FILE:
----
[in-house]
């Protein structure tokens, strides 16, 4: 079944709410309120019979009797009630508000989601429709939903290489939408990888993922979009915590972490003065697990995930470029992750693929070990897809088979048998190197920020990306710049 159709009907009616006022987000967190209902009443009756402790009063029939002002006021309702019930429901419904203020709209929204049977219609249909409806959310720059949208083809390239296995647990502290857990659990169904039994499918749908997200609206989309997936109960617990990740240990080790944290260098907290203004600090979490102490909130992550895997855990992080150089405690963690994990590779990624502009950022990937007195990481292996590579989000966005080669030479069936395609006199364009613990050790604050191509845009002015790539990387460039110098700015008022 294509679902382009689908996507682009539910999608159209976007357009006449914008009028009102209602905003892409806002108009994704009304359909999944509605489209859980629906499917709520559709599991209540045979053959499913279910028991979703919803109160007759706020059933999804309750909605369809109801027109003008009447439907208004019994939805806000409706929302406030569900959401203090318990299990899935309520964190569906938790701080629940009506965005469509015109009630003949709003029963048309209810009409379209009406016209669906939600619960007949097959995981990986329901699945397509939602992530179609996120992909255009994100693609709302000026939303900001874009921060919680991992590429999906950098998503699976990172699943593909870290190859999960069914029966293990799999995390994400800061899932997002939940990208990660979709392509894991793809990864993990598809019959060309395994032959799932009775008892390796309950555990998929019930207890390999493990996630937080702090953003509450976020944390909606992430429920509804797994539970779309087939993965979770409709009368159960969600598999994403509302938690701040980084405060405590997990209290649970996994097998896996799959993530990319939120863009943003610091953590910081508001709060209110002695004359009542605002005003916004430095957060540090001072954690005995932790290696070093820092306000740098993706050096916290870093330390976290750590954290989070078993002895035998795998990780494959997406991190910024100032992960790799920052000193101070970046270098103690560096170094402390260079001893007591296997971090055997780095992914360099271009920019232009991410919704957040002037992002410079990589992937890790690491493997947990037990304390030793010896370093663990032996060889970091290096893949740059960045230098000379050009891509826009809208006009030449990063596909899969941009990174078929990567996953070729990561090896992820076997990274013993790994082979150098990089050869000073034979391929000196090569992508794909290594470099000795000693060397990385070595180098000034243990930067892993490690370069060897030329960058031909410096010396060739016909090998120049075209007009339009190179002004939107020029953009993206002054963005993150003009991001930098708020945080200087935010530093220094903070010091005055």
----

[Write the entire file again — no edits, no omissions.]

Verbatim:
[in-house]
């Protein structure tokens, strides 16, 4: 079944709410309120019979009797009630508000989601429709939903290489939408990888993922979009915590972490003065697990995930470029992750693929070990897809088979048998190197920020990306710049 159709009907009616006022987000967190209902009443009756402790009063029939002002006021309702019930429901419904203020709209929204049977219609249909409806959310720059949208083809390239296995647990502290857990659990169904039994499918749908997200609206989309997936109960617990990740240990080790944290260098907290203004600090979490102490909130992550895997855990992080150089405690963690994990590779990624502009950022990937007195990481292996590579989000966005080669030479069936395609006199364009613990050790604050191509845009002015790539990387460039110098700015008022 294509679902382009689908996507682009539910999608159209976007357009006449914008009028009102209602905003892409806002108009994704009304359909999944509605489209859980629906499917709520559709599991209540045979053959499913279910028991979703919803109160007759706020059933999804309750909605369809109801027109003008009447439907208004019994939805806000409706929302406030569900959401203090318990299990899935309520964190569906938790701080629940009506965005469509015109009630003949709003029963048309209810009409379209009406016209669906939600619960007949097959995981990986329901699945397509939602992530179609996120992909255009994100693609709302000026939303900001874009921060919680991992590429999906950098998503699976990172699943593909870290190859999960069914029966293990799999995390994400800061899932997002939940990208990660979709392509894991793809990864993990598809019959060309395994032959799932009775008892390796309950555990998929019930207890390999493990996630937080702090953003509450976020944390909606992430429920509804797994539970779309087939993965979770409709009368159960969600598999994403509302938690701040980084405060405590997990209290649970996994097998896996799959993530990319939120863009943003610091953590910081508001709060209110002695004359009542605002005003916004430095957060540090001072954690005995932790290696070093820092306000740098993706050096916290870093330390976290750590954290989070078993002895035998795998990780494959997406991190910024100032992960790799920052000193101070970046270098103690560096170094402390260079001893007591296997971090055997780095992914360099271009920019232009991410919704957040002037992002410079990589992937890790690491493997947990037990304390030793010896370093663990032996060889970091290096893949740059960045230098000379050009891509826009809208006009030449990063596909899969941009990174078929990567996953070729990561090896992820076997990274013993790994082979150098990089050869000073034979391929000196090569992508794909290594470099000795000693060397990385070595180098000034243990930067892993490690370069060897030329960058031909410096010396060739016909090998120049075209007009339009190179002004939107020029953009993206002054963005993150003009991001930098708020945080200087935010530093220094903070010091005055």